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ArcelorMittal lists accomplishments in Liberia

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The world’s leading steel and mining company ArcelorMittal has been listing its accomplishments in Liberia over the past 15 years of its operations when it recommitted to a billion-dollar investment in 2006 during former President Ellen Johnson – Sirleaf’s first term up to the current administration of President George Manneh Weah.

In a dispatch, ArcelorMittal Liberia (AML) recalled that it made a strong statement to the markets and the world when it decided to recommit to a billion-dollar investment, noting that the action constituted a vote of confidence in the country’s newly elected democratic leadership and was a key milestone that opened the door for private investment to support Liberia’s recovery.

Hiring by AML and its contractors like Odebrecht began in 2007 and by 2008, some 3,000 local people were employed both directly and indirectly through construction projects.

This number surged again in 2013 with the Phase 2 construction that increased the number of local jobs on the concession to 5,000.  With the suspension of construction due to Ebola force majeure by contractors, AML said these numbers dropped in 2015, but have now increased to approximately 3,500 direct and indirect jobs in 2021 from AML operations alone.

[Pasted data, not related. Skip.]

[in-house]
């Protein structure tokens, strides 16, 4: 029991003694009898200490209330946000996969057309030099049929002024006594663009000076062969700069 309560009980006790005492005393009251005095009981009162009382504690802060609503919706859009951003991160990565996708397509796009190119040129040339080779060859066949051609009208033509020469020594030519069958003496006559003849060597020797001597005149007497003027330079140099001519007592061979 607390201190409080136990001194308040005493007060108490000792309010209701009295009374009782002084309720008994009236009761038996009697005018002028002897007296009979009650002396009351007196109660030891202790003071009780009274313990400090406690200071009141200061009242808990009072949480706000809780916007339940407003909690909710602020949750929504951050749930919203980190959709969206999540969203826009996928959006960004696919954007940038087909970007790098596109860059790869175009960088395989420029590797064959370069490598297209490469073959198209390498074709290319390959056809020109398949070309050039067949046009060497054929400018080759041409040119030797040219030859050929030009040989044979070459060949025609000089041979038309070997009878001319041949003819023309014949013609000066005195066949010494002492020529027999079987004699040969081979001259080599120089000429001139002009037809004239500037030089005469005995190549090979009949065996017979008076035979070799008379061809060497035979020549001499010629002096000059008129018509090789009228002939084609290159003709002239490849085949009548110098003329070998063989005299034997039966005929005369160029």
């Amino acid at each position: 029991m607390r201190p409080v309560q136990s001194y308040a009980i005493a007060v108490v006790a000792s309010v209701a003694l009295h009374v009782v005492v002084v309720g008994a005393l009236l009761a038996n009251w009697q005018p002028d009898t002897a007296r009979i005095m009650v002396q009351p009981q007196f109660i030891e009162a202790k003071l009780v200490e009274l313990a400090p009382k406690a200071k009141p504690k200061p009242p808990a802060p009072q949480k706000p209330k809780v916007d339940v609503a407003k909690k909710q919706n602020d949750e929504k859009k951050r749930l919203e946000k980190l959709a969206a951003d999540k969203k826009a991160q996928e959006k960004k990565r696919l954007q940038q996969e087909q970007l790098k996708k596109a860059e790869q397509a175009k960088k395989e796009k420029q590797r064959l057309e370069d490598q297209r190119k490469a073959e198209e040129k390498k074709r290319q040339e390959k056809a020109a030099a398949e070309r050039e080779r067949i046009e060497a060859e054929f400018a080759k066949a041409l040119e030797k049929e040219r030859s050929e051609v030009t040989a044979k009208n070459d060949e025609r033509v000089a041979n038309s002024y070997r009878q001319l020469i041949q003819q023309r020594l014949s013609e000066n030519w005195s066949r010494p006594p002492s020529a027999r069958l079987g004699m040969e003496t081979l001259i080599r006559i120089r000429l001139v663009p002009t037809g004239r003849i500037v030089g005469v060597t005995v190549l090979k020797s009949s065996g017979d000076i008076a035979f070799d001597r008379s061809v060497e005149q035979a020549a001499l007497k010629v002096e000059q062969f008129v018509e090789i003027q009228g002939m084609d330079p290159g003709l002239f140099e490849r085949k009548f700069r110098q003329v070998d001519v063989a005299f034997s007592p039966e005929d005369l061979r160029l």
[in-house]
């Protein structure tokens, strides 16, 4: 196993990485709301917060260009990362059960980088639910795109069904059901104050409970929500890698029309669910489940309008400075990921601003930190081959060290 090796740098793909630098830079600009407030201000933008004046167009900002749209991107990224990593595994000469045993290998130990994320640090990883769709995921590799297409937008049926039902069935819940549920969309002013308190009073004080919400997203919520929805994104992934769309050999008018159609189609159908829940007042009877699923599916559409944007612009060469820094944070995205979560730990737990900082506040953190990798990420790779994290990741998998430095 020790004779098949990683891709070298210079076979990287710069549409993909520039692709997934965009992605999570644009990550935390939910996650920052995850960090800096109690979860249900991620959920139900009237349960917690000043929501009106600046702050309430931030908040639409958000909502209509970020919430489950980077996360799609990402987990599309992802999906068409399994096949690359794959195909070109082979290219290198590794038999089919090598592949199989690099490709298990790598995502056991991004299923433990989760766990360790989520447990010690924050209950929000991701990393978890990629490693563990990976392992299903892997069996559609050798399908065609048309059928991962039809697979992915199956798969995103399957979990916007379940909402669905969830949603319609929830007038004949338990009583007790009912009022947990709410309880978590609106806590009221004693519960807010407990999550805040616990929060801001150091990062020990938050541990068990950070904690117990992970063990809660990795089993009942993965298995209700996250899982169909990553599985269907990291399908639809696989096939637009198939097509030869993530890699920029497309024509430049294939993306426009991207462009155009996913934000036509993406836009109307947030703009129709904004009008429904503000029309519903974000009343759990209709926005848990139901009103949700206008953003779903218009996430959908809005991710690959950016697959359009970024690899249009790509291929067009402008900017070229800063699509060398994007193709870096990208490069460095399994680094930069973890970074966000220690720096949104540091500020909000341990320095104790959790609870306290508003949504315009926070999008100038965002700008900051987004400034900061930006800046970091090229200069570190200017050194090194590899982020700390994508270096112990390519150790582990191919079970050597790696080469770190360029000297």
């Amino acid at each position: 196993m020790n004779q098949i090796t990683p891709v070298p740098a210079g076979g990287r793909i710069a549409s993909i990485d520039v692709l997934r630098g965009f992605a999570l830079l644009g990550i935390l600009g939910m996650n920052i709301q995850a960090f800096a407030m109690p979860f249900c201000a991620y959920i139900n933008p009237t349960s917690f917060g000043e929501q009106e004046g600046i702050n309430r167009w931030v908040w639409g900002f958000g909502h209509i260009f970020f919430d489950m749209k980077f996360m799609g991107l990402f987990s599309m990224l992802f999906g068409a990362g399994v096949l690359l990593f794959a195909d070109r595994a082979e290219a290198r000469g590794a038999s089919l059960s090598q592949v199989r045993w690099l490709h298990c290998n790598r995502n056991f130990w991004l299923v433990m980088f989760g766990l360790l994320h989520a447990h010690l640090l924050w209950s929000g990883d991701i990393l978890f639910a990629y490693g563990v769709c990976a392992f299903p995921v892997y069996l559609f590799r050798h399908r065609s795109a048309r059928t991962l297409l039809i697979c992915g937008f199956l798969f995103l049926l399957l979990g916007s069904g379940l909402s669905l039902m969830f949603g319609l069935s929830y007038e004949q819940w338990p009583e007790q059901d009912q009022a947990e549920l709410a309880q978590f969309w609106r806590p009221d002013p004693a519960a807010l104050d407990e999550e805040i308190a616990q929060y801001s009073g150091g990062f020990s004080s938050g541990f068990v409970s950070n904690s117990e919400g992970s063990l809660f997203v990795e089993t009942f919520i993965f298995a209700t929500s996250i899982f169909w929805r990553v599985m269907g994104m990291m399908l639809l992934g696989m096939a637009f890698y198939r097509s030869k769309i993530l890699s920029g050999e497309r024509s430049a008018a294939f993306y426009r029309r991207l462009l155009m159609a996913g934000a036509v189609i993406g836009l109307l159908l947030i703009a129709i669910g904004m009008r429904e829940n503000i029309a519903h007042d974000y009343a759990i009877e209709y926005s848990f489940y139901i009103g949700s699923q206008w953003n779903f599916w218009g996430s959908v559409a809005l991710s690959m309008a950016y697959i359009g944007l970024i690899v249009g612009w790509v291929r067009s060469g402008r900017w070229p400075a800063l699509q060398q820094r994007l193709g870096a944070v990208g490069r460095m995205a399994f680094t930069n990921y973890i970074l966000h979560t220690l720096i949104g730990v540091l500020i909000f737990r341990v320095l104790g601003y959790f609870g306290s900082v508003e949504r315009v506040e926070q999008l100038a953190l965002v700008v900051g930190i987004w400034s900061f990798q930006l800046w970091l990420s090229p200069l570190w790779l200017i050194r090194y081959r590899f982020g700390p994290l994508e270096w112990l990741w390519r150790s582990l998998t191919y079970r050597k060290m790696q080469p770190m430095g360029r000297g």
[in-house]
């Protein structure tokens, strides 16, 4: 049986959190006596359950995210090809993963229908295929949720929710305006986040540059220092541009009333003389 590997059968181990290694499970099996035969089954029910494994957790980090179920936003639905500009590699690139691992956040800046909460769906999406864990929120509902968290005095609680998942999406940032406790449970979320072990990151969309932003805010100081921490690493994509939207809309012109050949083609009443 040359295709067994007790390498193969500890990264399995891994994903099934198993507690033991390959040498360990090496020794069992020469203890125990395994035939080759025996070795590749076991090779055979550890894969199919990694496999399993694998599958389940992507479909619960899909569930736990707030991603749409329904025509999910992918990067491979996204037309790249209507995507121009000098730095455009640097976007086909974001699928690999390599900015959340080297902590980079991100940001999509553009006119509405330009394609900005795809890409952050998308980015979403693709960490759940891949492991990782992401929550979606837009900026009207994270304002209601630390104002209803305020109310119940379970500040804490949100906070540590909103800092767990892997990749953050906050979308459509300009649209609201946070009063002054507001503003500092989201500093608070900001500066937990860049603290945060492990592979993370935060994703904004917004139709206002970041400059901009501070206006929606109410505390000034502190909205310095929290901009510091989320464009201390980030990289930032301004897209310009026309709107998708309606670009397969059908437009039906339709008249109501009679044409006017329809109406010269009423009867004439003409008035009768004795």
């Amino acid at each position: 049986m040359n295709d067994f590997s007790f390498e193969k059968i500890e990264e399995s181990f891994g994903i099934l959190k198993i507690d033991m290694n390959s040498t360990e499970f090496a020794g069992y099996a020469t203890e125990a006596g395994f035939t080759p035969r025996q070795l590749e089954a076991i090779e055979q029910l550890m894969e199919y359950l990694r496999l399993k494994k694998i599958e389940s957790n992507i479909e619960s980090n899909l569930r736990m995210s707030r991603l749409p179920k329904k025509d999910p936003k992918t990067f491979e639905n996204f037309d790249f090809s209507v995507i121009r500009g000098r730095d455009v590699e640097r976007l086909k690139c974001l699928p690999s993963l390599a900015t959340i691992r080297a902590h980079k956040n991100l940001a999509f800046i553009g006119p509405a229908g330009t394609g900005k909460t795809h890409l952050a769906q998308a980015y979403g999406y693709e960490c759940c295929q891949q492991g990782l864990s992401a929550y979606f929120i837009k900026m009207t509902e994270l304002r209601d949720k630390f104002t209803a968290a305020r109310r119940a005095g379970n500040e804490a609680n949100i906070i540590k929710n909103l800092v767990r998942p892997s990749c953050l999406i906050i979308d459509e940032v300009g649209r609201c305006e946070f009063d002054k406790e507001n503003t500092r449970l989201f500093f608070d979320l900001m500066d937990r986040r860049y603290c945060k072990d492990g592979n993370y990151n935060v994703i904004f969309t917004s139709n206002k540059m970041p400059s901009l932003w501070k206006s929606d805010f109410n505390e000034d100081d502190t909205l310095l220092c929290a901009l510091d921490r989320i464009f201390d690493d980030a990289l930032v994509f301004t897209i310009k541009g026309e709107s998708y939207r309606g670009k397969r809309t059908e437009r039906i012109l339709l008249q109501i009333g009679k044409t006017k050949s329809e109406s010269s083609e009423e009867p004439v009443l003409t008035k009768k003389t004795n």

AML said Liberians currently hold 66% of the senior management positions at ArcelorMittal Liberia, noting that this exceeds the 50% of senior management minimum required by the mineral development agreement (MDA). Over 96% of all positions are held by Liberians, it added.

According to the dispatch, AML reopened two hospitals in Yekepa, Nimba County, and Buchanan, Grand Bassa to provide medical care to both employees and local residents and undertook an extensive anti-malaria campaign in partnership with USAID.

It continued that AML reopened two elementary schools and one high school in Yekepa, providing education both to ArcelorMittal employees’ children as well as those from the surrounding communities.  Employees in Buchanan are reimbursed for their children’s school tuition fees, the AML dispatch said.

In spite of challenges due to a global financial crisis in 2008, AML recalled that it remained committed to the project in Liberia by rehabilitating the rail and port infrastructure and constructing new mine facilities at Tokadeh allowing a restart of iron ore exports from Liberia in 2011, which was the first shipment of ore from the country after more than 20 years. 

Liberia was the first African country to comply with the Extractive Industries Transparency Initiative (EITI).  As a founding member of the Liberia EITI, ArcelorMittal Liberia played an integral role in reporting its payments to Government, which was key to EITI’s compliance reports.